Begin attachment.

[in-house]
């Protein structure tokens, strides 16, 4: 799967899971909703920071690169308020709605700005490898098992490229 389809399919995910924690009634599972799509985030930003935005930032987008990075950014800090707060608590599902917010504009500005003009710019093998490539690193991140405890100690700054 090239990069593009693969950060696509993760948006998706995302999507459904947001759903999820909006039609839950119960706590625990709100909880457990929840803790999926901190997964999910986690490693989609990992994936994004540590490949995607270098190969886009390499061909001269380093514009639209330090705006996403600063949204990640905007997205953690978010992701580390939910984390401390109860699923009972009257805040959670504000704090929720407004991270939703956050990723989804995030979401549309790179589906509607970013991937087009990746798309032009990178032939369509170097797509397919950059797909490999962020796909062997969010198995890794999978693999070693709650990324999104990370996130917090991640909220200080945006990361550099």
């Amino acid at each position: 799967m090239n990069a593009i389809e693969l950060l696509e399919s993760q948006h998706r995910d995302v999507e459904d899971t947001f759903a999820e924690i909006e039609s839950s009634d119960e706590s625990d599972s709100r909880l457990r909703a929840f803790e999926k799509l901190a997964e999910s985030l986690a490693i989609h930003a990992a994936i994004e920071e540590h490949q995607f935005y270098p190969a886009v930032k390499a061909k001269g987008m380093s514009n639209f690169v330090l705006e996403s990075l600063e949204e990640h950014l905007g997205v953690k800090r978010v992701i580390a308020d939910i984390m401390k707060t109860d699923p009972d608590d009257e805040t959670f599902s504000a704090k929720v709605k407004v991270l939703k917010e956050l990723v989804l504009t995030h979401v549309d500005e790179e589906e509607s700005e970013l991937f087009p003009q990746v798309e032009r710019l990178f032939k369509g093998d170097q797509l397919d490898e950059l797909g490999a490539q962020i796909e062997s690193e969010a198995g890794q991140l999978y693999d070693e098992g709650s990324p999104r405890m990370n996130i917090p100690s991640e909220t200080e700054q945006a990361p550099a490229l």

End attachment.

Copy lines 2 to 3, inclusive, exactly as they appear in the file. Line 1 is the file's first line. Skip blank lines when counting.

């Protein structure tokens, strides 16, 4: 799967899971909703920071690169308020709605700005490898098992490229 389809399919995910924690009634599972799509985030930003935005930032987008990075950014800090707060608590599902917010504009500005003009710019093998490539690193991140405890100690700054 090239990069593009693969950060696509993760948006998706995302999507459904947001759903999820909006039609839950119960706590625990709100909880457990929840803790999926901190997964999910986690490693989609990992994936994004540590490949995607270098190969886009390499061909001269380093514009639209330090705006996403600063949204990640905007997205953690978010992701580390939910984390401390109860699923009972009257805040959670504000704090929720407004991270939703956050990723989804995030979401549309790179589906509607970013991937087009990746798309032009990178032939369509170097797509397919950059797909490999962020796909062997969010198995890794999978693999070693709650990324999104990370996130917090991640909220200080945006990361550099």
């Amino acid at each position: 799967m090239n990069a593009i389809e693969l950060l696509e399919s993760q948006h998706r995910d995302v999507e459904d899971t947001f759903a999820e924690i909006e039609s839950s009634d119960e706590s625990d599972s709100r909880l457990r909703a929840f803790e999926k799509l901190a997964e999910s985030l986690a490693i989609h930003a990992a994936i994004e920071e540590h490949q995607f935005y270098p190969a886009v930032k390499a061909k001269g987008m380093s514009n639209f690169v330090l705006e996403s990075l600063e949204e990640h950014l905007g997205v953690k800090r978010v992701i580390a308020d939910i984390m401390k707060t109860d699923p009972d608590d009257e805040t959670f599902s504000a704090k929720v709605k407004v991270l939703k917010e956050l990723v989804l504009t995030h979401v549309d500005e790179e589906e509607s700005e970013l991937f087009p003009q990746v798309e032009r710019l990178f032939k369509g093998d170097q797509l397919d490898e950059l797909g490999a490539q962020i796909e062997s690193e969010a198995g890794q991140l999978y693999d070693e098992g709650s990324p999104r405890m990370n996130i917090p100690s991640e909220t200080e700054q945006a990361p550099a490229l």